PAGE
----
Thankfully, I am super-fortunate that there is a drop-in centre in town on a Tuesday where some lovely ladies from the Methodist (or Baptist?) church provide tea and coffee, toast and toys, so the children can play and the Mummies can chat.

Hot dog trying to stay cool

Hot dog trying to stay cool

My son doesn’t normally enjoy it, but yesterday the courtyard was open and they sat out having a picnic. Kids love picnics. Plus there was cake. Can’t go wrong with free cake.

Then we went to the pocket park and another picnic. Home for milk and quiet time (and more tea for Mummy to try and stay awake!). Why is it that hot weather is so exhausting?

In the afternoon we took the dog to the Farm, because it’s getting hard to walk her with all the fields overgrown. She enjoyed the fuss made of her by the staff, but she didn’t like that she wasn’t allowed to chase the ducks and birds. My kids spent an hour watching the staff feeding the ferrets, mice, rats and guinea pigs, and I spent the time convincing Kara that they animals weren’t her dinner!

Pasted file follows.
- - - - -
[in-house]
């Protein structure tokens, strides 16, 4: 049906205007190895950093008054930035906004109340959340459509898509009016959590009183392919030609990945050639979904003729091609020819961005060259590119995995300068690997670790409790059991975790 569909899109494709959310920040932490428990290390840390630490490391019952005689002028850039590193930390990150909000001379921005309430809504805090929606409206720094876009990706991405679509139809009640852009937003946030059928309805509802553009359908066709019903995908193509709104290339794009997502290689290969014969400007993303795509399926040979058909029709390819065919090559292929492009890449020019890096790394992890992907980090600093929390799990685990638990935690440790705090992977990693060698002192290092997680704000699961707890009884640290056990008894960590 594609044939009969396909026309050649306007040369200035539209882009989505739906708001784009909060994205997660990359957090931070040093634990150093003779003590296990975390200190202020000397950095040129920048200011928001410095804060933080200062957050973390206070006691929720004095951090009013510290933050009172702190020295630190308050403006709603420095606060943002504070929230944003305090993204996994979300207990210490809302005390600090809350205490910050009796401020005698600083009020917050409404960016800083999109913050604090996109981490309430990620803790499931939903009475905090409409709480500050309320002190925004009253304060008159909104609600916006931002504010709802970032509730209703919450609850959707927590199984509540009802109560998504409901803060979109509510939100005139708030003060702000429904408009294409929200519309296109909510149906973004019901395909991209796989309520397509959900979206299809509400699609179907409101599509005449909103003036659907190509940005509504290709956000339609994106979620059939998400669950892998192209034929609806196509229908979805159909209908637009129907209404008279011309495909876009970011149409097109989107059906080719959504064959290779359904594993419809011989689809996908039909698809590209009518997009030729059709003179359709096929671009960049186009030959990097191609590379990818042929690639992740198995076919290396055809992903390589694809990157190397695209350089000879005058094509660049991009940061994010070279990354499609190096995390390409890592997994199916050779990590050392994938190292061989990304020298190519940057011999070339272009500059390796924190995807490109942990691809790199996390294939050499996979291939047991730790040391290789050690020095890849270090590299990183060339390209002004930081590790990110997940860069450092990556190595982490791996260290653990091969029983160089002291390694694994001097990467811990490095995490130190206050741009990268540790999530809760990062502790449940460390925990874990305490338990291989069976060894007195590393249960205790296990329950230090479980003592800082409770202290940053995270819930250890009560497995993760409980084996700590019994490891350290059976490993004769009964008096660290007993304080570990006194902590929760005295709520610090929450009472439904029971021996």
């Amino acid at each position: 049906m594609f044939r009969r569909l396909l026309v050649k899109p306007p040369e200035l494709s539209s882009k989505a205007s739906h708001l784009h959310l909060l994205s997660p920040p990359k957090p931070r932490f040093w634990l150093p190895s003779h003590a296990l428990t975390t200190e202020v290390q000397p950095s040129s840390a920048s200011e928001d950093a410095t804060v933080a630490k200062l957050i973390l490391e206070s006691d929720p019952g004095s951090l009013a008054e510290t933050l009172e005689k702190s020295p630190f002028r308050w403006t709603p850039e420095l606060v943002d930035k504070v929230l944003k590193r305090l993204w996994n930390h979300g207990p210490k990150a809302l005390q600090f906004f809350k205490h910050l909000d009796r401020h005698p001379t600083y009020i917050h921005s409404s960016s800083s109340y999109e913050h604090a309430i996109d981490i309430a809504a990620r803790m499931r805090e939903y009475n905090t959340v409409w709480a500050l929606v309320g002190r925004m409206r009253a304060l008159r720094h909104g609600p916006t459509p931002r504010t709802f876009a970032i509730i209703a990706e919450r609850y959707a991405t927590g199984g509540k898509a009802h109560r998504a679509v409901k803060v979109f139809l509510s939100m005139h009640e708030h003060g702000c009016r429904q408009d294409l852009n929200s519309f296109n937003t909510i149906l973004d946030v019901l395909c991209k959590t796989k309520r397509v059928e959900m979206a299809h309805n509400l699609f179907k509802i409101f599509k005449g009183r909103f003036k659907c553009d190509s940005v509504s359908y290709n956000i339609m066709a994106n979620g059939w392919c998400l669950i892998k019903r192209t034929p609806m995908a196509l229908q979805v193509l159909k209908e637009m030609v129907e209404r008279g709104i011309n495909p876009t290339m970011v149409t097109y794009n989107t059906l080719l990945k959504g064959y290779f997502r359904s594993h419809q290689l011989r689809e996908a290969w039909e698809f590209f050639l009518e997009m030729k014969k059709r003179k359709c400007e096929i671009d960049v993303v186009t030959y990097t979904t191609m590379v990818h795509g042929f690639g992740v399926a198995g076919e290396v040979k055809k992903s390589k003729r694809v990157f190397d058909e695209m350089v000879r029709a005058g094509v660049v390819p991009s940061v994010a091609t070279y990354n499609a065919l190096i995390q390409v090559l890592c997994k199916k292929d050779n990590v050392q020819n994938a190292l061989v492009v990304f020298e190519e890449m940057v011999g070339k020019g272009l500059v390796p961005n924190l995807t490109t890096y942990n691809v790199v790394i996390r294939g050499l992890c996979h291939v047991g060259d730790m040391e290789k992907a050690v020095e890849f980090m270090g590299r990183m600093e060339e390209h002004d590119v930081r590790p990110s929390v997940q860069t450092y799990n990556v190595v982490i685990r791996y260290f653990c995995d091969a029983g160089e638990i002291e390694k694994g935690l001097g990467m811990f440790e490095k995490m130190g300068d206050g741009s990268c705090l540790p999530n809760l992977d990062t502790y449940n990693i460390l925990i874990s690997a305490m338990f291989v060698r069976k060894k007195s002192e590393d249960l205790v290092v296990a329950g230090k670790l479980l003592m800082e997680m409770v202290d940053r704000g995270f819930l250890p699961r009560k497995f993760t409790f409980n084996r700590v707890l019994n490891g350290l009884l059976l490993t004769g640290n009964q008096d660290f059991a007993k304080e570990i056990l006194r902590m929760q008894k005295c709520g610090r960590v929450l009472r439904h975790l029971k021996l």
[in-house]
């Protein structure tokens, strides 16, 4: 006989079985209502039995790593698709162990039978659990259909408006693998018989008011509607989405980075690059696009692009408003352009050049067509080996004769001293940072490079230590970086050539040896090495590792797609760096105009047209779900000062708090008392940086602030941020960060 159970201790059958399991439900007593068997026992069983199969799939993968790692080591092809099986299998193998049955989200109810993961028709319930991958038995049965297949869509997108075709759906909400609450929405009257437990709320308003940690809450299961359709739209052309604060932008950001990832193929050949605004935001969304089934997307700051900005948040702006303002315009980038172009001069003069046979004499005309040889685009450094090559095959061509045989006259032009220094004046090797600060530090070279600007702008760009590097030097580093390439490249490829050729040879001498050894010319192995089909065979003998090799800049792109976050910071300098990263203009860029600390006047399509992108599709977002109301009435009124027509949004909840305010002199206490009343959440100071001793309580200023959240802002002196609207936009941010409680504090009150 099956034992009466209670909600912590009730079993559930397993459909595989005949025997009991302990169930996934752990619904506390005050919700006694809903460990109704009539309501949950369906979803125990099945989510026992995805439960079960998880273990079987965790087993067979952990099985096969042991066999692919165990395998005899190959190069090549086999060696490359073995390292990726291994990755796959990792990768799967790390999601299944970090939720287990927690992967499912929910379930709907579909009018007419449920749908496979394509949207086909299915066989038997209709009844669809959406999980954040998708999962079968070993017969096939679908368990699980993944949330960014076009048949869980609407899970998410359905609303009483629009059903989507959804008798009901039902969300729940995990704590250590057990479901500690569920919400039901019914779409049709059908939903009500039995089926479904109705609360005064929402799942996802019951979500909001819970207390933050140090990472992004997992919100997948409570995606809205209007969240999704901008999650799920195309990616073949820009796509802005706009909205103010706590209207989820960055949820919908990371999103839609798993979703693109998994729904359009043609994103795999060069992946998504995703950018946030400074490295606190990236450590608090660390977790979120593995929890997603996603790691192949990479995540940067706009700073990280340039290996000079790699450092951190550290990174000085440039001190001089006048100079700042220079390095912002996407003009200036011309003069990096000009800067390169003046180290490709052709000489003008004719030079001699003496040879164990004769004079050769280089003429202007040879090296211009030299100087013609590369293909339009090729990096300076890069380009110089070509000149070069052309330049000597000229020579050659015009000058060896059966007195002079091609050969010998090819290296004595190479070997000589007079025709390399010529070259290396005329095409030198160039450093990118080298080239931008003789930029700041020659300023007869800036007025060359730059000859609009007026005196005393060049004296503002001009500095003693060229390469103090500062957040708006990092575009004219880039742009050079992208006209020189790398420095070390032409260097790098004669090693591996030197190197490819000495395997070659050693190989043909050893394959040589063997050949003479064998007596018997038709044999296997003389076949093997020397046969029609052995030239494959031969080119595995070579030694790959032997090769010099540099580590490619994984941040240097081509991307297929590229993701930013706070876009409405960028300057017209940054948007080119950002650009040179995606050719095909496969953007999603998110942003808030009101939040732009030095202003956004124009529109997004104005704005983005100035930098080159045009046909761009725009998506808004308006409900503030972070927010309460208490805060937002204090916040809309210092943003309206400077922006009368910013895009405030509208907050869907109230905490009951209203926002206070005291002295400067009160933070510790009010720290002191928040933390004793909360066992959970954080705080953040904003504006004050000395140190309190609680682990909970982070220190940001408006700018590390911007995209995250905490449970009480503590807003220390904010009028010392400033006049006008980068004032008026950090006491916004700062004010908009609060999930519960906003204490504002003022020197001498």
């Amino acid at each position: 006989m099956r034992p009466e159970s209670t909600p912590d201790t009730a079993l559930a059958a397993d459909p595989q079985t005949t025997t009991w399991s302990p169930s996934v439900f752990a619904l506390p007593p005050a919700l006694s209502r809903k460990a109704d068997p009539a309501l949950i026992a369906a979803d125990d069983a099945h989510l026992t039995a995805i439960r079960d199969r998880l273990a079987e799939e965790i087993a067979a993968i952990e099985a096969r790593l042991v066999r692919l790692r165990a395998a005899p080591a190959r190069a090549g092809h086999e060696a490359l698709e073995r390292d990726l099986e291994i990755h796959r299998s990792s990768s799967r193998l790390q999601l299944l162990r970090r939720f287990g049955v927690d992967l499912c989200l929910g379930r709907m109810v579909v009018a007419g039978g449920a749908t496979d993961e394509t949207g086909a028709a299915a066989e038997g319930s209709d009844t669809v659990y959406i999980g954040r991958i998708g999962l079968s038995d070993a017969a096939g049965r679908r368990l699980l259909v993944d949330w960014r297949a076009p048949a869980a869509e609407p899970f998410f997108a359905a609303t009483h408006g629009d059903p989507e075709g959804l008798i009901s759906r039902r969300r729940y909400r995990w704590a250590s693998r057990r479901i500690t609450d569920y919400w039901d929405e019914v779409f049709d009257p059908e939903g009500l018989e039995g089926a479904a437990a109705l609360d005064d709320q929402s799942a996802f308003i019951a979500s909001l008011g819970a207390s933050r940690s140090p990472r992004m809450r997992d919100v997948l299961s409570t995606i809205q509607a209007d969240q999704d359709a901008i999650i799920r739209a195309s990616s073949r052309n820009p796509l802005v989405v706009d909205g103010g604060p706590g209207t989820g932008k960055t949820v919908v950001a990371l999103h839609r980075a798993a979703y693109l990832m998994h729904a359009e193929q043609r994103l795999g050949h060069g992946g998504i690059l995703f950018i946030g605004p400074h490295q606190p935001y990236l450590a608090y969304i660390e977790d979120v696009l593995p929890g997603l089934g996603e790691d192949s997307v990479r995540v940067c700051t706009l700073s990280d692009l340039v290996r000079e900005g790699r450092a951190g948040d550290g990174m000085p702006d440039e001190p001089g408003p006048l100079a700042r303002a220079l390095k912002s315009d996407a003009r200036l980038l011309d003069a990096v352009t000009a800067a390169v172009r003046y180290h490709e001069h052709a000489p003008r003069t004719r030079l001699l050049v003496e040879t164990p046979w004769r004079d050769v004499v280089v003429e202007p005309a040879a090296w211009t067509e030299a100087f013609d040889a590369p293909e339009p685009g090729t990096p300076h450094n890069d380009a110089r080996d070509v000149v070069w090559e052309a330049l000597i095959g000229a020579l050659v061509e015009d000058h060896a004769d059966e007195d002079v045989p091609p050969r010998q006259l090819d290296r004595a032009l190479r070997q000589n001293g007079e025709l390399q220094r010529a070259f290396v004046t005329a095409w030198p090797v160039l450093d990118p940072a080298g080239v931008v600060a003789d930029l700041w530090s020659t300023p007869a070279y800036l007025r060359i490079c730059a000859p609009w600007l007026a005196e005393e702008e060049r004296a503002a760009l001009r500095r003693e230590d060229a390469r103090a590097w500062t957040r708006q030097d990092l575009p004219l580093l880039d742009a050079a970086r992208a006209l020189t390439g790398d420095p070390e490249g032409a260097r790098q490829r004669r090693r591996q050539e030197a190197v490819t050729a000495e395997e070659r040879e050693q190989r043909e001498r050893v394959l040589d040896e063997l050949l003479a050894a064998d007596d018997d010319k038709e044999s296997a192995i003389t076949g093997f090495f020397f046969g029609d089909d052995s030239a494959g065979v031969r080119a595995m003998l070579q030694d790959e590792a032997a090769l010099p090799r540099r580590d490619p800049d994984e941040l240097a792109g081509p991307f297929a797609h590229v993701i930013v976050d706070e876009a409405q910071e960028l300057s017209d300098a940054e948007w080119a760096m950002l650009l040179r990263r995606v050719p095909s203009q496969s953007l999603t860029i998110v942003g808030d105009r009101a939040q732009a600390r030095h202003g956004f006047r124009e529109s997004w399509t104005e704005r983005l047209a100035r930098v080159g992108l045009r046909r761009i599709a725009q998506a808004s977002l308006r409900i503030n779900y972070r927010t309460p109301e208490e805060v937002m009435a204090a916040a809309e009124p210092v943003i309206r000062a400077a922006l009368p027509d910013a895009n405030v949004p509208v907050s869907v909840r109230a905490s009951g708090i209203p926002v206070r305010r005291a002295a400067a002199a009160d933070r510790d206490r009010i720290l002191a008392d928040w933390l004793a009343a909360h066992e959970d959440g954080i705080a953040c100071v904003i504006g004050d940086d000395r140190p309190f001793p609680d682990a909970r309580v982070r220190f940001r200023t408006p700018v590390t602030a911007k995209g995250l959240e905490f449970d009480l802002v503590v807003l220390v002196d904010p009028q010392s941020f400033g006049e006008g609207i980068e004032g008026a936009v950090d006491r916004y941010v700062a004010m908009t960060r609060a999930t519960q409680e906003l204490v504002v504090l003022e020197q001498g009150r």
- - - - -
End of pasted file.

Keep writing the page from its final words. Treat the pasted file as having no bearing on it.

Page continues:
Then home for paddling pool and tea. At least the kids found a way to stay cool, sliding into the paddling pool and covering the decking with water. I’m really impressed with how my daughter has overcome her fear of getting her face wet. At the weekend she swam for the first time without her float jacket on and last night, in the paddling pool, she was more adventurous than her brother! That’s a first.

The kites are loving the weather. We have two or three pairs of them that fly over the house. When the electricity cables are taken down later in the year, we’ll be able to entice them into the garden. I’m looking forward to getting some amazing pictures. Life is good.